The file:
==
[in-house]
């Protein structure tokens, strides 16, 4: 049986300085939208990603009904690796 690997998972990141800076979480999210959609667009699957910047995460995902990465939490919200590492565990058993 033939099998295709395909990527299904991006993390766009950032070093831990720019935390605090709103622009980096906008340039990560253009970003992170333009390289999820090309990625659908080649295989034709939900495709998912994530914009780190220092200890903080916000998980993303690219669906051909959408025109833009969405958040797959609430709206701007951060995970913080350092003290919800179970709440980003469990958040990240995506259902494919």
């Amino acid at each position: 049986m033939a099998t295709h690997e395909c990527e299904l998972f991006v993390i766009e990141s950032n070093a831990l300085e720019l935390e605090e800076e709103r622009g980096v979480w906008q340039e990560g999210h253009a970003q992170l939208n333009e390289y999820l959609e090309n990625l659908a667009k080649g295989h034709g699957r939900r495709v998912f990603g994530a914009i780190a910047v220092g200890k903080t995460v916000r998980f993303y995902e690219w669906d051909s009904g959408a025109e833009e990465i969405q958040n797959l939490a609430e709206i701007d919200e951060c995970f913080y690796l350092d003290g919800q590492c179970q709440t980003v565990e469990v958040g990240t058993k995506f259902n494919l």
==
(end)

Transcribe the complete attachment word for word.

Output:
[in-house]
């Protein structure tokens, strides 16, 4: 049986300085939208990603009904690796 690997998972990141800076979480999210959609667009699957910047995460995902990465939490919200590492565990058993 033939099998295709395909990527299904991006993390766009950032070093831990720019935390605090709103622009980096906008340039990560253009970003992170333009390289999820090309990625659908080649295989034709939900495709998912994530914009780190220092200890903080916000998980993303690219669906051909959408025109833009969405958040797959609430709206701007951060995970913080350092003290919800179970709440980003469990958040990240995506259902494919």
């Amino acid at each position: 049986m033939a099998t295709h690997e395909c990527e299904l998972f991006v993390i766009e990141s950032n070093a831990l300085e720019l935390e605090e800076e709103r622009g980096v979480w906008q340039e990560g999210h253009a970003q992170l939208n333009e390289y999820l959609e090309n990625l659908a667009k080649g295989h034709g699957r939900r495709v998912f990603g994530a914009i780190a910047v220092g200890k903080t995460v916000r998980f993303y995902e690219w669906d051909s009904g959408a025109e833009e990465i969405q958040n797959l939490a609430e709206i701007d919200e951060c995970f913080y690796l350092d003290g919800q590492c179970q709440t980003v565990e469990v958040g990240t058993k995506f259902n494919l």